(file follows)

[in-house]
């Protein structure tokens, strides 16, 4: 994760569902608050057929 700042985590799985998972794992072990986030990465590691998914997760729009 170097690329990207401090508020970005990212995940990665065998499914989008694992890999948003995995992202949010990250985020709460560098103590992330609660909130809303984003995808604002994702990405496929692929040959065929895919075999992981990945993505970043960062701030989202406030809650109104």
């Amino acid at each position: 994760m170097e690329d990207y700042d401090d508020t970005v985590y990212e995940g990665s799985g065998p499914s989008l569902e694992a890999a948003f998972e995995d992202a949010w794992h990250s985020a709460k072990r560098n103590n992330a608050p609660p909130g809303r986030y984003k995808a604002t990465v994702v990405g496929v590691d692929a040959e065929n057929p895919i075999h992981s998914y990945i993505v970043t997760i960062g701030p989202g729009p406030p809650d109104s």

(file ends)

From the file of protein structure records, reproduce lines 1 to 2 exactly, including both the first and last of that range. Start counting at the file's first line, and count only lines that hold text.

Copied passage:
[in-house]
């Protein structure tokens, strides 16, 4: 994760569902608050057929 700042985590799985998972794992072990986030990465590691998914997760729009 170097690329990207401090508020970005990212995940990665065998499914989008694992890999948003995995992202949010990250985020709460560098103590992330609660909130809303984003995808604002994702990405496929692929040959065929895919075999992981990945993505970043960062701030989202406030809650109104």